Economic Development

Well-equipped and professionally operated ports can enhance the efficiency and profitability of the businesses that rely on them. At North Carolina Ports our commitment to excellence can help ensure success for shippers, carriers, manufacturers, distribution centers, retailers and the region as a whole. We understand the part we play in the greater economy and welcome productive, long-term partnerships.

North Carolina Ports commissioned the Institute for Transportation Research and Education (ITRE) at NC State University to assess the economic contribution of the state’s ocean ports. This project examined the current economic contribution of port services for these two publicly-owned ocean ports in North Carolina, both on a statewide and economic development region level.

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Economic Development

Continuing a recent trend of growth, North Carolina Ports has followed up a banner year in fiscal year 2015 with its best-ever financial year in fiscal 2016.

“Last year we broke our record in terms of TEUs moved due to a number of new services, diversions and our lack of congestion,” Executive Director Paul J. Cozza said. “This past year we were able to sustain that positive momentum with our best-in-class efficiencies and superior customer service.”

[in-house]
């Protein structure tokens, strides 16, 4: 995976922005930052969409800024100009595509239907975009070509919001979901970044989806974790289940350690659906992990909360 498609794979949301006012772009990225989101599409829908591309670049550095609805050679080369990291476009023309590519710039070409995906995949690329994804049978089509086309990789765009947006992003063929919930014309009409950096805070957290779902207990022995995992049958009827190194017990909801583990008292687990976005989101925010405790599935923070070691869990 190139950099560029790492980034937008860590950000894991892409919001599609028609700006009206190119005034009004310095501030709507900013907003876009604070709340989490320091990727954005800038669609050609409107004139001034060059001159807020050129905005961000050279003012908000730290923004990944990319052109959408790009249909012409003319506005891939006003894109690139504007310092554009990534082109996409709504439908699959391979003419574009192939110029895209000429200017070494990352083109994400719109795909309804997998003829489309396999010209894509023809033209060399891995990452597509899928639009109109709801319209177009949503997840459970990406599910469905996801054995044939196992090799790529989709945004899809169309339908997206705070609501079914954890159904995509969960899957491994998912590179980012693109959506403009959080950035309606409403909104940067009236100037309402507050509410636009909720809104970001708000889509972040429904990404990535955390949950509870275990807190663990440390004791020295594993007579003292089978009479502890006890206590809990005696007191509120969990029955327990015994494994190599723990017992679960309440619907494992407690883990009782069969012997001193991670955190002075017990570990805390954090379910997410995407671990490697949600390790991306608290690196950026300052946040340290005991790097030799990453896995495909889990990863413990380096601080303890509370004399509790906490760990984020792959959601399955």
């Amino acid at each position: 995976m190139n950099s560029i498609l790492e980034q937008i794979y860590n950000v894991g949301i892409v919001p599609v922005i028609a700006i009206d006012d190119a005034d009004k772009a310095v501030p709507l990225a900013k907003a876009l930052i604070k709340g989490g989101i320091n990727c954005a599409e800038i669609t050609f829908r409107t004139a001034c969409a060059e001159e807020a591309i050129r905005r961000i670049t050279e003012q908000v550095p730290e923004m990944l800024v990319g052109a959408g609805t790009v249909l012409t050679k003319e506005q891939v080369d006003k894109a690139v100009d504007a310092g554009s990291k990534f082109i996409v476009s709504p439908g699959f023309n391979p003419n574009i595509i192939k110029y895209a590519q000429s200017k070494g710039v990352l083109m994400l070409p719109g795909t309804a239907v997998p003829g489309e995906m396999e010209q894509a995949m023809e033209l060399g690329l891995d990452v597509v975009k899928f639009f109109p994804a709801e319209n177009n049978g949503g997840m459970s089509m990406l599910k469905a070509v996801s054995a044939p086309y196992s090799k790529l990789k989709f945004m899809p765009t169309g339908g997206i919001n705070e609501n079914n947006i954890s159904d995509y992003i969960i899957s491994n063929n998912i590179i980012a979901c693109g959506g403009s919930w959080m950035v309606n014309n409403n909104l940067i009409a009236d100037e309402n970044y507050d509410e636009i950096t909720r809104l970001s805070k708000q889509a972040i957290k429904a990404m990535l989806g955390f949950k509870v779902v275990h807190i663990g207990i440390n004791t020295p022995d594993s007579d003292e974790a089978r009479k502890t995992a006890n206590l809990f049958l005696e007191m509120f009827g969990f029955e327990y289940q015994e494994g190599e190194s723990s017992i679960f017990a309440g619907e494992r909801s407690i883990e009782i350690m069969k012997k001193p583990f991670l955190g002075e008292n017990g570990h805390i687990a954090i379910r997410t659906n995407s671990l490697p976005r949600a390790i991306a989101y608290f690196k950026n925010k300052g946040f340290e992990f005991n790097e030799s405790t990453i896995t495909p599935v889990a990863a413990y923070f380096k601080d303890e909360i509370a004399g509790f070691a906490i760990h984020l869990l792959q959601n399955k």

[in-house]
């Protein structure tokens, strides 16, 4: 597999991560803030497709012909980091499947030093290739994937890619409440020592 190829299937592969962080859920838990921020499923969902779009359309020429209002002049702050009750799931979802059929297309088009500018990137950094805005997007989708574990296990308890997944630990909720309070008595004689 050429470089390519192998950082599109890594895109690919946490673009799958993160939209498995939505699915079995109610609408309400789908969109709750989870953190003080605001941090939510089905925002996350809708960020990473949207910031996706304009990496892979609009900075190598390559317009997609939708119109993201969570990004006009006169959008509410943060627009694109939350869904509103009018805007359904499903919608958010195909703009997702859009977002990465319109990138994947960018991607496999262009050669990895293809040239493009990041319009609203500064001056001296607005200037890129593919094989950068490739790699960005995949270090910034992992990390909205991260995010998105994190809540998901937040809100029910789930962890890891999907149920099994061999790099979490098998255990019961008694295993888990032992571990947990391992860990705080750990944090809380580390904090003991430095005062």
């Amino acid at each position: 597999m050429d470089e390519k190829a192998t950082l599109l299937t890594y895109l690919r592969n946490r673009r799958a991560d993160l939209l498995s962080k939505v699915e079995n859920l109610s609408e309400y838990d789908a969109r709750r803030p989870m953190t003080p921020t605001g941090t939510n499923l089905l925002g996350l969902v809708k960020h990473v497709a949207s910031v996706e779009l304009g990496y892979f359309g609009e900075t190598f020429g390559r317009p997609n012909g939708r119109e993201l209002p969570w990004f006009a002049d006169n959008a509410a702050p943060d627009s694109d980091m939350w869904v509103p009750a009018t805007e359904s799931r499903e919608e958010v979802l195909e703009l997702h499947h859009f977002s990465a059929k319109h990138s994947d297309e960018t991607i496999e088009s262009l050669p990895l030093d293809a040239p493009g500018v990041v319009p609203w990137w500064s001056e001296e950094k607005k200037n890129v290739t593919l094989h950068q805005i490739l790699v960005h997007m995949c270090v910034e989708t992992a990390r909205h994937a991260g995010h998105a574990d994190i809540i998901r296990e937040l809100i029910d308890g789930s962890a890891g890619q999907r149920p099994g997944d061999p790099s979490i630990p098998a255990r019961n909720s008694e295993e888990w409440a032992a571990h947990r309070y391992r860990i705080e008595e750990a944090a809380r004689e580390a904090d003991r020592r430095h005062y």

North Carolina Ports enjoyed a banner year in fiscal 2015 with an 18% increase in containerized cargo volumes year-over-year. By container volume growth percentage, North Carolina’s Ports are among the fastest growing on the U.S. East Coast.

In addition, the Authority is moving forward with a $100 million investment in infrastructure improvements. With new cranes, an enhanced berth, a wider turning basin and further expansion on the way, North Carolina’s Ports will improve upon its operational efficiencies to keep cargo moving and congestion at bay. Specifically, the Port of Wilmington is fully prepared to handle post-Panamax vessels up to the 10,000 TEU class.

“North Carolina’s Ports have ample capacity to support cargo volumes today and into the future,” Chief Commercial Officer Greg Fennell said. “With an ideal location, significant investment, modern facilities, and our lack of congestion we stand ready to help our customers succeed.”

North Carolina’s Ports in Wilmington and Morehead City, plus inland terminals in Charlotte and in Greensboro, link the state’s consumers, businesses and industry to world markets, and serve as magnets to attract new business and industry while receiving no direct taxpayer subsidy. Port activities contribute statewide to 76,000 jobs and $700 million each year in state and local tax revenues.